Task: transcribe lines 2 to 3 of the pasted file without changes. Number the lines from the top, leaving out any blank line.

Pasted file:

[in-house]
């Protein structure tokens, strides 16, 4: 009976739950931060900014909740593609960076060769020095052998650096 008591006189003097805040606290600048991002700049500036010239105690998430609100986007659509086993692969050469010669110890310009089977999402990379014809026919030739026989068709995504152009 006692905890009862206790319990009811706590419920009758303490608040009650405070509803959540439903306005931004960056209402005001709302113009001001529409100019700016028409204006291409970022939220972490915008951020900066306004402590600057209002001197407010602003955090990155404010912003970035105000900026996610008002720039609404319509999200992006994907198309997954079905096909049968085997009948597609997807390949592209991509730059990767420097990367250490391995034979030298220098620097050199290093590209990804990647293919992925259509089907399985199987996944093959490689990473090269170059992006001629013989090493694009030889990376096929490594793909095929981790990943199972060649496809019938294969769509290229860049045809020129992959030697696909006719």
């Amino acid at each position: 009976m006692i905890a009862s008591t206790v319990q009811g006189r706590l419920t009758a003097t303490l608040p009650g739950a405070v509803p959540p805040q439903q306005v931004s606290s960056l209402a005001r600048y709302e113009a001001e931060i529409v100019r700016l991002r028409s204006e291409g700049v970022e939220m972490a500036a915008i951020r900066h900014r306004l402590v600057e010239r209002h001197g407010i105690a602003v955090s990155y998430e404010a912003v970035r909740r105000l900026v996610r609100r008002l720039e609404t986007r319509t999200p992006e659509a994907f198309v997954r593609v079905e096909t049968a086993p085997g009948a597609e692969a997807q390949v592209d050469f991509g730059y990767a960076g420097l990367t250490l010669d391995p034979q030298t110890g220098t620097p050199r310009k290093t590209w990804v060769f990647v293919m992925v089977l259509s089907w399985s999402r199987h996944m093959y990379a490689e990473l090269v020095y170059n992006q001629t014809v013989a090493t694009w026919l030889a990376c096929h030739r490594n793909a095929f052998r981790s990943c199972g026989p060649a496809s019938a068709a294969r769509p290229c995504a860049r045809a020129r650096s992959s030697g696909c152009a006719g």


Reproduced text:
């Protein structure tokens, strides 16, 4: 009976739950931060900014909740593609960076060769020095052998650096 008591006189003097805040606290600048991002700049500036010239105690998430609100986007659509086993692969050469010669110890310009089977999402990379014809026919030739026989068709995504152009 006692905890009862206790319990009811706590419920009758303490608040009650405070509803959540439903306005931004960056209402005001709302113009001001529409100019700016028409204006291409970022939220972490915008951020900066306004402590600057209002001197407010602003955090990155404010912003970035105000900026996610008002720039609404319509999200992006994907198309997954079905096909049968085997009948597609997807390949592209991509730059990767420097990367250490391995034979030298220098620097050199290093590209990804990647293919992925259509089907399985199987996944093959490689990473090269170059992006001629013989090493694009030889990376096929490594793909095929981790990943199972060649496809019938294969769509290229860049045809020129992959030697696909006719």
């Amino acid at each position: 009976m006692i905890a009862s008591t206790v319990q009811g006189r706590l419920t009758a003097t303490l608040p009650g739950a405070v509803p959540p805040q439903q306005v931004s606290s960056l209402a005001r600048y709302e113009a001001e931060i529409v100019r700016l991002r028409s204006e291409g700049v970022e939220m972490a500036a915008i951020r900066h900014r306004l402590v600057e010239r209002h001197g407010i105690a602003v955090s990155y998430e404010a912003v970035r909740r105000l900026v996610r609100r008002l720039e609404t986007r319509t999200p992006e659509a994907f198309v997954r593609v079905e096909t049968a086993p085997g009948a597609e692969a997807q390949v592209d050469f991509g730059y990767a960076g420097l990367t250490l010669d391995p034979q030298t110890g220098t620097p050199r310009k290093t590209w990804v060769f990647v293919m992925v089977l259509s089907w399985s999402r199987h996944m093959y990379a490689e990473l090269v020095y170059n992006q001629t014809v013989a090493t694009w026919l030889a990376c096929h030739r490594n793909a095929f052998r981790s990943c199972g026989p060649a496809s019938a068709a294969r769509p290229c995504a860049r045809a020129r650096s992959s030697g696909c152009a006719g």